Beatnik Birding: Sabel Palms
by Bryce W. Robinson
South of Brownsville, along the Rio Grande, sits an Audubon sanctuary named Sabel Palms. It is one of my favorite places thus far. The trails feel very tropical, the birds are spectacular, and the other visitors are characters. I am odd in the world of birding, especially in the special places such as Sabel Palms. I am odd because I am young.
I came to Sabel Palms with one bird on my mind, the Crimson-collared Grosbeak. To see this bird would be a personal first, a treat to expound upon the bounty of fortunate birding experienced thus far. Asking around, I discovered that a female had been hanging about that day, so I posted up to patiently wait. And sure enough, the beauty revealed herself. Only birders understand the thrill of a life bird, of an exotic life bird, of a quest fulfilled. I’ll tell you as much as this, and let you the reader understand that this bird was special. I felt the purity and love of birding in the moment while experiencing this bird. A highlight, to be understated.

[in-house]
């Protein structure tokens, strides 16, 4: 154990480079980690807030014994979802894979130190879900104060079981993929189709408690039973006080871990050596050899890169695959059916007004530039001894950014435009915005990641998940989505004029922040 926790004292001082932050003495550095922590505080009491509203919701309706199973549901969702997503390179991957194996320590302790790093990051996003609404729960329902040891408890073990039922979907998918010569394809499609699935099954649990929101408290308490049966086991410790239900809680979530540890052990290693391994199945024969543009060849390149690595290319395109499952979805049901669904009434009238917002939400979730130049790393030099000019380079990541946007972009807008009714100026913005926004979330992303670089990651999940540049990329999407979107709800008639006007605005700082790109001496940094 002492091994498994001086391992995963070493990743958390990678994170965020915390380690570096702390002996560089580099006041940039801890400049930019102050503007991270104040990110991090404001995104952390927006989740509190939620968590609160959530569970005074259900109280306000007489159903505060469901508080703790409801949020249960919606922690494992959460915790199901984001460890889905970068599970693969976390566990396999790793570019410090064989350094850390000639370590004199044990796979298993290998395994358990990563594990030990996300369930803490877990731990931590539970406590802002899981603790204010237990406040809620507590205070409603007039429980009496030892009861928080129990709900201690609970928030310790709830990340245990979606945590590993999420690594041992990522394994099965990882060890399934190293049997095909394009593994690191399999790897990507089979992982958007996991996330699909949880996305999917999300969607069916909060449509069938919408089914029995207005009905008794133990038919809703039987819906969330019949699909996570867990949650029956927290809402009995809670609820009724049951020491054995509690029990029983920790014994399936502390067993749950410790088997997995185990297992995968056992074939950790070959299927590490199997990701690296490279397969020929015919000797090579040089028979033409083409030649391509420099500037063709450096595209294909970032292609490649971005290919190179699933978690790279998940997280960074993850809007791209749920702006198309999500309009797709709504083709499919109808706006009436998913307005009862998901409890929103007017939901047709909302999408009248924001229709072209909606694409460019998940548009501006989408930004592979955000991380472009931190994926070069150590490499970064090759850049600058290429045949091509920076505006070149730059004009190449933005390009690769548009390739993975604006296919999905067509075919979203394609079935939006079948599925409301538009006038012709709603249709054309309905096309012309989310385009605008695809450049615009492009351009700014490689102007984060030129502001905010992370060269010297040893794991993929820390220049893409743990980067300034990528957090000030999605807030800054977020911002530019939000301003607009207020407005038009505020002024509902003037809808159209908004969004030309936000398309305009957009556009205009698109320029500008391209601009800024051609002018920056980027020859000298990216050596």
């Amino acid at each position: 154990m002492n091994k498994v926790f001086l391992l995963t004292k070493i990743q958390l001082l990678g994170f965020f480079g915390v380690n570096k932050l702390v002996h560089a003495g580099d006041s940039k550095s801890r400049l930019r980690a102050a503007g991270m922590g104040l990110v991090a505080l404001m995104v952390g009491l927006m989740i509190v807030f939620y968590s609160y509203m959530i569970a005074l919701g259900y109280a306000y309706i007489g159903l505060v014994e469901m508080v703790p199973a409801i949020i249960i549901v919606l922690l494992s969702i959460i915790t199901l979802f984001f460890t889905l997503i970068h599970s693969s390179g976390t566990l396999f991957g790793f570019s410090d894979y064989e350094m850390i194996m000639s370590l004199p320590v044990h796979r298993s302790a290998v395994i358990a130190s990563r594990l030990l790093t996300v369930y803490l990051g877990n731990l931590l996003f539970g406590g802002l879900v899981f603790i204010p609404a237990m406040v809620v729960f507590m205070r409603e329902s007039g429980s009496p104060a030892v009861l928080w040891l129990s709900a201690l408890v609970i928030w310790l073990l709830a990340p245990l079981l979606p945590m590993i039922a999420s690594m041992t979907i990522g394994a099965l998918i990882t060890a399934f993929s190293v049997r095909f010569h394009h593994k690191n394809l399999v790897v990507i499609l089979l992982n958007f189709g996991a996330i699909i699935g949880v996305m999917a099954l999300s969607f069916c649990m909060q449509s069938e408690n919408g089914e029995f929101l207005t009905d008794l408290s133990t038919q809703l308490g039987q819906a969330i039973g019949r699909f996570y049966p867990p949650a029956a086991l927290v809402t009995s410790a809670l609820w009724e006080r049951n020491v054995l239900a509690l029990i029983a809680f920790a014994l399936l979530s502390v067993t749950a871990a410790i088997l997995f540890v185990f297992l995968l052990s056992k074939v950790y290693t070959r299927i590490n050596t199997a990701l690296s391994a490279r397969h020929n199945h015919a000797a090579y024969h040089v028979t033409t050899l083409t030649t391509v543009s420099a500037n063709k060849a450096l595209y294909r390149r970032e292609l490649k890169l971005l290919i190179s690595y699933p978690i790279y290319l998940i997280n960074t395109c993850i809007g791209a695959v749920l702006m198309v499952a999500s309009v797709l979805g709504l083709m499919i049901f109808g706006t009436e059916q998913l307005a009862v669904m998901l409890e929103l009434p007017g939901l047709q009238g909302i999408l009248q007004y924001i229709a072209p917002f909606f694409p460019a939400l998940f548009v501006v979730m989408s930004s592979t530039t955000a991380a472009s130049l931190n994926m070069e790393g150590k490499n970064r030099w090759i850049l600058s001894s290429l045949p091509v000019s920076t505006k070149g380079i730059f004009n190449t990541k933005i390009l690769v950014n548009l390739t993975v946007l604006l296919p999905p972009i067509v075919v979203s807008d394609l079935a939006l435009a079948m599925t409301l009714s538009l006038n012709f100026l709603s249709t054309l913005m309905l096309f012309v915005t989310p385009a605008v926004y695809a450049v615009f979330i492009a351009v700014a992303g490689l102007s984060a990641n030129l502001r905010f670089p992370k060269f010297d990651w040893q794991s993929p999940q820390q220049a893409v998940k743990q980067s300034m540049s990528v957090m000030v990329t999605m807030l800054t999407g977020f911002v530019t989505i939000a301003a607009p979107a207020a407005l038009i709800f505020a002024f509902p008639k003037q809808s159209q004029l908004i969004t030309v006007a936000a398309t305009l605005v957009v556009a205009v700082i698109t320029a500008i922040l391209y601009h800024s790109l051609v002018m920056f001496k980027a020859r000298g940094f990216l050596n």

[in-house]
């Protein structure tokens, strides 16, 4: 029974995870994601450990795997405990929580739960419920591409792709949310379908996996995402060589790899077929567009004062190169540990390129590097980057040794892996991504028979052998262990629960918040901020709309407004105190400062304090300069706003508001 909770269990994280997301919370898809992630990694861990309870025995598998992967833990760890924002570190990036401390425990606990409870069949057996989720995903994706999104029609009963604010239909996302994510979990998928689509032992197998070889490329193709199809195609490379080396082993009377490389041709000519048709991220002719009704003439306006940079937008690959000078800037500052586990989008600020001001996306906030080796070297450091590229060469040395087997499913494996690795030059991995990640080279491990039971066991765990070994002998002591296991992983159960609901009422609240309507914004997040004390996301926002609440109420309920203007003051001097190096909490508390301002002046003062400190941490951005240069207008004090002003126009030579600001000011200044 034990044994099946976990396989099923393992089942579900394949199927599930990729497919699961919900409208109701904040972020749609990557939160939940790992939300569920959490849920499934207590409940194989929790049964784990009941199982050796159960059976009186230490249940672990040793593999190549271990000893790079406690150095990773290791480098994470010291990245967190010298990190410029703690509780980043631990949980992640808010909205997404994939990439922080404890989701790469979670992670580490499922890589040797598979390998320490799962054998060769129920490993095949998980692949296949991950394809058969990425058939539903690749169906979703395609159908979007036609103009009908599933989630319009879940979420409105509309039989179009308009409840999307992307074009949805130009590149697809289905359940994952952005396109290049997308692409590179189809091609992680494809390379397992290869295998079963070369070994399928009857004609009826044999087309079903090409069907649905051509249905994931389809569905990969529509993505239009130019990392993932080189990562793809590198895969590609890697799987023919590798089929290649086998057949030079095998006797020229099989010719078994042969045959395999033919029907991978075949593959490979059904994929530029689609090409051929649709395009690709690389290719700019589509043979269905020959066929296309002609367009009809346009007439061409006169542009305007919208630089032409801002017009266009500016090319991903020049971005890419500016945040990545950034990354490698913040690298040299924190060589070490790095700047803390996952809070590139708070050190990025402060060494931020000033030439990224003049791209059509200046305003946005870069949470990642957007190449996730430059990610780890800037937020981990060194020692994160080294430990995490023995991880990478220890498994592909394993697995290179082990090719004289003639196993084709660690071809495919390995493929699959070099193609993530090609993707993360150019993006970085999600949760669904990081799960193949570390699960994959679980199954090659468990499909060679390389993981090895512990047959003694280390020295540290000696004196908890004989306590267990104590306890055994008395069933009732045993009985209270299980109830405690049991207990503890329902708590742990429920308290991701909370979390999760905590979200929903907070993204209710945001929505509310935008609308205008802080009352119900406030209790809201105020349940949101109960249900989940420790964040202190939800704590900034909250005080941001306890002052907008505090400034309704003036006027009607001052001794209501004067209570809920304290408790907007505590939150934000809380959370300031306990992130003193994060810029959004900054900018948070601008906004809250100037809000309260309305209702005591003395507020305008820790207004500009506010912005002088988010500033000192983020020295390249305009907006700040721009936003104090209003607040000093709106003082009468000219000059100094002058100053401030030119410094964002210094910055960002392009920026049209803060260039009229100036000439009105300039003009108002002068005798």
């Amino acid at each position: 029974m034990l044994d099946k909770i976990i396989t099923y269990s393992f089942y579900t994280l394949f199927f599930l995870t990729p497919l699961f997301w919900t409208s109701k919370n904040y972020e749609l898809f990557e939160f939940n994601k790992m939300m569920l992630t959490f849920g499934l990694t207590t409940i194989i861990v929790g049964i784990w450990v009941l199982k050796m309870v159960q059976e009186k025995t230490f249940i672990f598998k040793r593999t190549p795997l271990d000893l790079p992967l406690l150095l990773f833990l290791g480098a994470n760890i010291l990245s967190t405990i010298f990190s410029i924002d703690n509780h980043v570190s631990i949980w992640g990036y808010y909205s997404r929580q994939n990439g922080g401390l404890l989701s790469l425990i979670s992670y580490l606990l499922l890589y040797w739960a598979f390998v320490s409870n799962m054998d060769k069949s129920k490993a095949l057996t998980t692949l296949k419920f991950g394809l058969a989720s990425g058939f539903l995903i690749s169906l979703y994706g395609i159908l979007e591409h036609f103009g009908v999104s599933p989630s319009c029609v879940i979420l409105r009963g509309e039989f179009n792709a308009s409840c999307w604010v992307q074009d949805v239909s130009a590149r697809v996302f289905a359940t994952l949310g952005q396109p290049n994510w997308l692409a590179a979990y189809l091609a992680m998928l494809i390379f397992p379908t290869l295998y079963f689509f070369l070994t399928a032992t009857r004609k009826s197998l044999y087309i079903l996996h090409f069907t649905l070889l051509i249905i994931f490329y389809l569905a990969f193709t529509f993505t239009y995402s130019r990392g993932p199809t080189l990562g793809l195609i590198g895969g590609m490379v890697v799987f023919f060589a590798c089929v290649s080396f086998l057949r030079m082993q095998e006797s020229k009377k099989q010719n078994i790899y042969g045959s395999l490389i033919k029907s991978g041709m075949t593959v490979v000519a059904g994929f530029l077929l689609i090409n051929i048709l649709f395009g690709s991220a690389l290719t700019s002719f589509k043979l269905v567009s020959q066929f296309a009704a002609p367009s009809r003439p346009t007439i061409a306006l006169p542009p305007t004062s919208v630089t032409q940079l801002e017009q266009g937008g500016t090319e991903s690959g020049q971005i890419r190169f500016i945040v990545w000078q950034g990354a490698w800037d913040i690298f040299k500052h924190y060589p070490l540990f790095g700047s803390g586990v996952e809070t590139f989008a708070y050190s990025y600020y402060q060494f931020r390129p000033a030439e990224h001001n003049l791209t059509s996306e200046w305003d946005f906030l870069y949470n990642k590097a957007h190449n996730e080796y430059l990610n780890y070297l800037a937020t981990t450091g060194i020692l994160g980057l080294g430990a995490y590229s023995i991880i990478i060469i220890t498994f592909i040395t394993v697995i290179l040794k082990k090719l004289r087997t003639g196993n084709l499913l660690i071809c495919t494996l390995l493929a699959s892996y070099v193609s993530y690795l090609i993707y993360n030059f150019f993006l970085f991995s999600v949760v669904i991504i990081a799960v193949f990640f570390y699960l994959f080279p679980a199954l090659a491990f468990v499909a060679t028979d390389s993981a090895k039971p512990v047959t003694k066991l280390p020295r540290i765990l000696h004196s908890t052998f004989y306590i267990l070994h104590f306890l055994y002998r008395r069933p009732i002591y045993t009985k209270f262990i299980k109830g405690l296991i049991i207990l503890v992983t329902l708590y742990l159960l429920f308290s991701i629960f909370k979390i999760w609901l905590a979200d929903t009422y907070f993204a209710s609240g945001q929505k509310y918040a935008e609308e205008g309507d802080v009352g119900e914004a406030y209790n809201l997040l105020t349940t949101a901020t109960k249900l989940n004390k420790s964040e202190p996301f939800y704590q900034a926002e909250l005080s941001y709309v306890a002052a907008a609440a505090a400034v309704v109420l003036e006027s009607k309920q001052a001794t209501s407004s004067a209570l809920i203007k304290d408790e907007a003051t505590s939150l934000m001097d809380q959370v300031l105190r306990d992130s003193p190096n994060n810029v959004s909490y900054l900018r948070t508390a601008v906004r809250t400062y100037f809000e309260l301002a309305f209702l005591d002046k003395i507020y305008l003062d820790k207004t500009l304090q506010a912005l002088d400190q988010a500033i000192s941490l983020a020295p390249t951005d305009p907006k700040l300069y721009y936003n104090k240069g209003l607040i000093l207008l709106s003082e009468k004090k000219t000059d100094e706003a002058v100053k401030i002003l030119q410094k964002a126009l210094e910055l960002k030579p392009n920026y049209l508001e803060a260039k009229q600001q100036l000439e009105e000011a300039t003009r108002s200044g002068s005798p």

Another bird that was busy about the forest that morning was the Clay-colored Thrush. This bird is a new favorite. They are a very large Turdis, much larger than the American Robin of the north. I was fascinated by their habits, and fell in love with their song. They, along with a host of others, provided some music that helped build the experience of traveling about Sabel Palms. I council the birder, the reader, the adventurer, the inquisitive, I council you, to travel to the valley of the Rio Grande, and visit the Sabel Palm Audubon Sanctuary. A place for birds, aged birders, and beatniks indeed.